Where and how is the Pinarello Dogma built? And why is the Italian manufacturer forced to reprint all of its T-shirts? What’s the situation with the company HQ in Treviso? We visited Pinarello in person, grabbed a Dogma F10 and took it to the Alta Badia valley in the Dolomites.
If you carry a mental picture of Team Sky’s success and appearance it will be hard not to imagine Pinarello’s factory like a super modern high-tech facility. But in reality the company’s HQ in Treviso — just 30 km from Venice — looks totally different.
Cicli Pinarello was founded in 1953 by pro-cyclist Giovanni “Nani” Pinarello in the heart of Treviso. He started his own venture after his team decided to take him off the Giro d’Italia selection. But two years earlier Nani had already learned that with “defeat” sometimes good things come along — wearing the black jersey at the Giro d’Italia gave him lots of exposure. Not taking part in the Giro allowed Nani to realize his dream and set up his own small bike-business and workshop — he was going to manufacture all of his bikes by hand.
When the business started growing in the 70s and 80s the headquarters were moved to the outskirts of Treviso — Nani’s son Fausto joined the company in 1988. At first Fausto made himself helpful in the paint shop but his dad had already started teaching him all of the essential lessons to being a successful entrepreneur. When Fausto turned twenty his dad assigned him the first managerial tasks — and Fausto knew how to make use of them. His instinct towards targeting “second-class” teams with great potential was going to shape the success of Cicli Pinarello later on. The 90s were his witness… and so were we when Luciano — general manager at Pinarello — took us to the sacred locker at the back of the warehouse. Here are stored all of the most important rider-data of all historical teams. But first things first.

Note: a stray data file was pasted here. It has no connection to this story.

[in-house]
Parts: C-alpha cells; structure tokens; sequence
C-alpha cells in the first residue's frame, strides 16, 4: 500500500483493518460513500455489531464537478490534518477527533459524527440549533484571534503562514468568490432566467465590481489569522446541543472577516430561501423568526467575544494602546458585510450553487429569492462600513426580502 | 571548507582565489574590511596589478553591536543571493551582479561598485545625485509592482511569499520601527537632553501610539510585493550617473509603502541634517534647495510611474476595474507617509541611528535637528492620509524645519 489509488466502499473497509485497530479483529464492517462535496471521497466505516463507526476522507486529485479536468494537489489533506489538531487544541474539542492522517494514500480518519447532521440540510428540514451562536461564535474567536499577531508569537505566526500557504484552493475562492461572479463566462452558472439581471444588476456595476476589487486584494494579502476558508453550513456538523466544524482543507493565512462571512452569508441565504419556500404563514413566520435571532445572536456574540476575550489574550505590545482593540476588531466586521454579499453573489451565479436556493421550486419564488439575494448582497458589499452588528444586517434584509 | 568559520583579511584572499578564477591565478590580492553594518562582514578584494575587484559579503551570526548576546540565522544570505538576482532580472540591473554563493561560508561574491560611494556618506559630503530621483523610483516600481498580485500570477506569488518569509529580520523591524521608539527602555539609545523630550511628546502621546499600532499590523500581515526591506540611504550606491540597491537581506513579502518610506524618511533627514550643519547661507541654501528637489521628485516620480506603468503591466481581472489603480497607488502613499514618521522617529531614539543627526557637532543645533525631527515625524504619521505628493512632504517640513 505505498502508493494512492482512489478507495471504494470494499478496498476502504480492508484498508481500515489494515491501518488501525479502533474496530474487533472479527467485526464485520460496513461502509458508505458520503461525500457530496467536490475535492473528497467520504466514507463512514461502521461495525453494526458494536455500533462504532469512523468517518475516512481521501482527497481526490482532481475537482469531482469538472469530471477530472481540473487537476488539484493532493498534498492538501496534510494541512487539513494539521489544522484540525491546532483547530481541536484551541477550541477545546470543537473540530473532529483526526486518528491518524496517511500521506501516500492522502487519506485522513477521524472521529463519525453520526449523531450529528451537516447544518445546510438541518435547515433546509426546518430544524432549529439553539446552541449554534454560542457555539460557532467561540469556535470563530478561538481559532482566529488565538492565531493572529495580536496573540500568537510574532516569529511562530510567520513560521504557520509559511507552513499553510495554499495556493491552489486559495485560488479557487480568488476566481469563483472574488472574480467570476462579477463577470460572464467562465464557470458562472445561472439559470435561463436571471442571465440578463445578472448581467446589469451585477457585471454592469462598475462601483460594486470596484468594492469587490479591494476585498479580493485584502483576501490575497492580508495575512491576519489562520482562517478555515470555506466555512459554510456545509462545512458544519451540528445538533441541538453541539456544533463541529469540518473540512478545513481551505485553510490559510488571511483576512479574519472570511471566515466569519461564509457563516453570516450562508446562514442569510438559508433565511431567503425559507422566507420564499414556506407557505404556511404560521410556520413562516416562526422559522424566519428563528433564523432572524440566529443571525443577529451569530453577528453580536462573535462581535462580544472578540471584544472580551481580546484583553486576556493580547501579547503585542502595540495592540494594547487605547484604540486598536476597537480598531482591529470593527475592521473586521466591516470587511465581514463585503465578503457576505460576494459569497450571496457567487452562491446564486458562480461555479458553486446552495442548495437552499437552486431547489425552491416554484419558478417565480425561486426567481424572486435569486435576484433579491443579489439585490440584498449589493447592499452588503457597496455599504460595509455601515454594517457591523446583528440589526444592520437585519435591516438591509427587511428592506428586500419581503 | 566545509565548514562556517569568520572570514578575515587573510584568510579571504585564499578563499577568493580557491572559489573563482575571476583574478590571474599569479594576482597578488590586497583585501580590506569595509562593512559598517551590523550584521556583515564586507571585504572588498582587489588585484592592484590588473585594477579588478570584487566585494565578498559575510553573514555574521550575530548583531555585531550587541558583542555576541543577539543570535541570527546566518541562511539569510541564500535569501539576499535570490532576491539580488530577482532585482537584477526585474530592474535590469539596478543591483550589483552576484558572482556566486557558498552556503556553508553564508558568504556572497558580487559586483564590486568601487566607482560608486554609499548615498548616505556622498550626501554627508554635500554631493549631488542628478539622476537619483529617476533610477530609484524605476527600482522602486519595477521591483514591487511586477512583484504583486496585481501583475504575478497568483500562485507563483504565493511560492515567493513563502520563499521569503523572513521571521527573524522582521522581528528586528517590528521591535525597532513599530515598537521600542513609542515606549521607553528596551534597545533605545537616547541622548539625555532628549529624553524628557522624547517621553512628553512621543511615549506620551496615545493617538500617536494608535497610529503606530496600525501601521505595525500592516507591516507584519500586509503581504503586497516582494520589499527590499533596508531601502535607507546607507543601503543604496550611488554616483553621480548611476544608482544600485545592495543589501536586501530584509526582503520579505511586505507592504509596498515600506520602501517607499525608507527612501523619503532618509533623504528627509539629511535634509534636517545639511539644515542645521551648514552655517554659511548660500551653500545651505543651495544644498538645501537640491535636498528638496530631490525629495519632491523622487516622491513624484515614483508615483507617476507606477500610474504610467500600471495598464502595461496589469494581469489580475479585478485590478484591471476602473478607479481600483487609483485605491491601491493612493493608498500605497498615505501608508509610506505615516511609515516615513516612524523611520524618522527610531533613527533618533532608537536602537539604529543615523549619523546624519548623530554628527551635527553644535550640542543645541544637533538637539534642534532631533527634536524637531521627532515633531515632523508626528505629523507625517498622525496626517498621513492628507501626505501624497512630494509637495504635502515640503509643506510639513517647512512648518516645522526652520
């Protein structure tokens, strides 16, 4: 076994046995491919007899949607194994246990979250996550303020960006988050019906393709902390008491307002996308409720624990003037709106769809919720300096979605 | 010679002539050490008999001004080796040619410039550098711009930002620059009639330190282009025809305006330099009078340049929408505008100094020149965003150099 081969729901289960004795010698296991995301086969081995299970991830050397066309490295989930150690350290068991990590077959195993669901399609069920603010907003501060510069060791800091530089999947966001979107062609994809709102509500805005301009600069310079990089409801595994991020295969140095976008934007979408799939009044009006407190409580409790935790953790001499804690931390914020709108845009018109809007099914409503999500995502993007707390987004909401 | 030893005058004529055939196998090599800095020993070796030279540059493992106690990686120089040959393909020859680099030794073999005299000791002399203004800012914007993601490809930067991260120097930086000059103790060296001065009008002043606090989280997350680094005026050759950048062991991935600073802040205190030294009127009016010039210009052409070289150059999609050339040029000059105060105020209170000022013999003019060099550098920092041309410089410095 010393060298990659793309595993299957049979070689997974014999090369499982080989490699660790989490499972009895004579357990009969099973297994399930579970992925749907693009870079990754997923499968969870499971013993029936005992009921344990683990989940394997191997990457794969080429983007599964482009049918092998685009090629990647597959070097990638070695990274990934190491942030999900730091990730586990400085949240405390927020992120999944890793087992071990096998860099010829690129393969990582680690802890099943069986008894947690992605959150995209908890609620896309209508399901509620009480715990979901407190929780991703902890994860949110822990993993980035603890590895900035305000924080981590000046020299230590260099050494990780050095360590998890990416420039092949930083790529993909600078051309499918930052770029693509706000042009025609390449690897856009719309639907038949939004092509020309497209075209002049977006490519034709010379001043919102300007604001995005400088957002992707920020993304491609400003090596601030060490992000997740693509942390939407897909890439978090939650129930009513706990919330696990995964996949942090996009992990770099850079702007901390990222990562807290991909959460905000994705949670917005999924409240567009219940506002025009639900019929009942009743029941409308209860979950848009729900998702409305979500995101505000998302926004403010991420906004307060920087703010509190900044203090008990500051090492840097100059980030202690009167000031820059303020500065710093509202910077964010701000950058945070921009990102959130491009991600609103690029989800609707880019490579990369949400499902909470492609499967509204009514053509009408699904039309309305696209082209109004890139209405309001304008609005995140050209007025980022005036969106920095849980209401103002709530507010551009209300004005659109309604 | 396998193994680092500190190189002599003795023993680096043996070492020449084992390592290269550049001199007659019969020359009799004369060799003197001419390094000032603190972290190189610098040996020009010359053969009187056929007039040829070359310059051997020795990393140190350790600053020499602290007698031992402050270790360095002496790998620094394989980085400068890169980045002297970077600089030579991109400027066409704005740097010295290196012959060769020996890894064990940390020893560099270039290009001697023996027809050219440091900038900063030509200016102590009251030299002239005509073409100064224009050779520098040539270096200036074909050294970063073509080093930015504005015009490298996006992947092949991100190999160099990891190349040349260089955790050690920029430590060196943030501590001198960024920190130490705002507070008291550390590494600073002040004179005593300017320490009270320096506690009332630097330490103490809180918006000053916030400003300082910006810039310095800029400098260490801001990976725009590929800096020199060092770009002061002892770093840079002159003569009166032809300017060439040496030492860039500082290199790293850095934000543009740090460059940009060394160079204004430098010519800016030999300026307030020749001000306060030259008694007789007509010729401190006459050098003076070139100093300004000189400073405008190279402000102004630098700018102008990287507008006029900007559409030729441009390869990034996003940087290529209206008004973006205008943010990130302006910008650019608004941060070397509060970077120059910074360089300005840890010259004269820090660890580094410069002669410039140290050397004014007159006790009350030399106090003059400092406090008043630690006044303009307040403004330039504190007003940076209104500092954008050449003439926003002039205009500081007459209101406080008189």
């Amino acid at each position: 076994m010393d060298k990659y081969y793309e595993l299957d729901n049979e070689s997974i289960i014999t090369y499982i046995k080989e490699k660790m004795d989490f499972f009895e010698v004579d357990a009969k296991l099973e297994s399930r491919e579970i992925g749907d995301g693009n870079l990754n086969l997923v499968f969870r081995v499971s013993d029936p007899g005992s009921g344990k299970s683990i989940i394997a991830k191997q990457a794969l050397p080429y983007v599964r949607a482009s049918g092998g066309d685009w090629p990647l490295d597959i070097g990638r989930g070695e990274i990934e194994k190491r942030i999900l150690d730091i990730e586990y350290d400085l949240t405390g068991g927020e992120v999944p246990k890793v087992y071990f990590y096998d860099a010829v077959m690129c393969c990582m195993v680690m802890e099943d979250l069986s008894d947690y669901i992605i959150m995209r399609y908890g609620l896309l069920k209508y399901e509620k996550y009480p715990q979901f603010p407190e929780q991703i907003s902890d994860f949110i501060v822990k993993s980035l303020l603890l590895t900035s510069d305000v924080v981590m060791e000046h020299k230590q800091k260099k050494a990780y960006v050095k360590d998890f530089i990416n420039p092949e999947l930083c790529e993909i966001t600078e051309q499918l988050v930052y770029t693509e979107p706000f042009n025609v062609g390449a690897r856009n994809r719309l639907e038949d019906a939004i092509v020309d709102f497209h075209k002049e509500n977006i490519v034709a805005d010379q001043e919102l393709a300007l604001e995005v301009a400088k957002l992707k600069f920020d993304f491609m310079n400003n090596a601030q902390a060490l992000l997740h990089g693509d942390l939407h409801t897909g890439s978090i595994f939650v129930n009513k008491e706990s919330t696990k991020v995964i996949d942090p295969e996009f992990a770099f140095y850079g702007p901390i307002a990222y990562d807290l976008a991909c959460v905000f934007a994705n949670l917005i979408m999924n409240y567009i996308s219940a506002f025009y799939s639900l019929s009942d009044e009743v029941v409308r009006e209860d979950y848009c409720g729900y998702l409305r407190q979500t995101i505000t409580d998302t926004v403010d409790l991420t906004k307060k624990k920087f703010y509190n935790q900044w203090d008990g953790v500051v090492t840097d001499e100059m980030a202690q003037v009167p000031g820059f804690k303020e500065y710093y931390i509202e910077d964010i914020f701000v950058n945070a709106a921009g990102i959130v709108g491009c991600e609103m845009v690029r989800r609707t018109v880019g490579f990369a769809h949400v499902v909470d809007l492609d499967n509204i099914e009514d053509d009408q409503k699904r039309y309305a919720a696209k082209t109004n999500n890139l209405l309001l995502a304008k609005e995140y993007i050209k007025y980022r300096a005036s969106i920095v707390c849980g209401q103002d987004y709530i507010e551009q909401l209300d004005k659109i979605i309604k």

Today the company’s HQ is located in the original 70’s paint-factory where an office complex was built 10 years ago. Within sight of the HQ the Italians are currently planning to open a new flagship store that will be more representative of the brand and offer a wholesome Pinarello experience.
Luciano showed us around and elucidated us throughout our visit: if you expect Pinarello to be a massive corporate because of its commitment with Team Sky you’re wrong. Pinarello produces only about 35,000 bikes per year and the Dogma is their strongest model with about 12,000 units.
With this information and brief introduction to Pinarello’s history we were curious to see what the production-side of things looks like. All frames are manufactured in Asia and only the painting and assembly of the Dogma models takes place at the company’s headquarters in Treviso.
At the end of our factory visit we bumped into two more interesting bikes. The first was Luciano’s current favourite bike the Nytro. He’s enthusiastic about the new possibilities that electric road bikes offer — and so are we. The second one was Chris Froome’s time trial bike from last year’s Tour de France. Pinarello doesn’t have a huge model range but these two bikes are the proof of how flexible a modern manufacturer has to be. It’s an harmonious balance between innovation and tradition, a commitment to both the professional and amatorial sectors: a successful company is like the Tour de France. Your team, your strategy, your calls and your endurance – that’s what really matters and not the bigger wallet. The star of the last race could be the Gregario in the next one. And that’s not a contradiction but a clever tactic.
Since we’re a bigger fan of our own experiences than the ones of the big stars we rented a Pinarello Dogma F10 and took it to the Dolomites to ride the Alta Badia. The wind in your beard the breeze in your hair, the sweat of legendary mountain passes rolling down your forehead and the glory of 26 Grand Tour winners from the past and the present between your legs – an extraordinarily good feeling. Viva l’Italia!
More info: pinarello.com
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Words: Robin Schmitt Photos: Robin Schmitt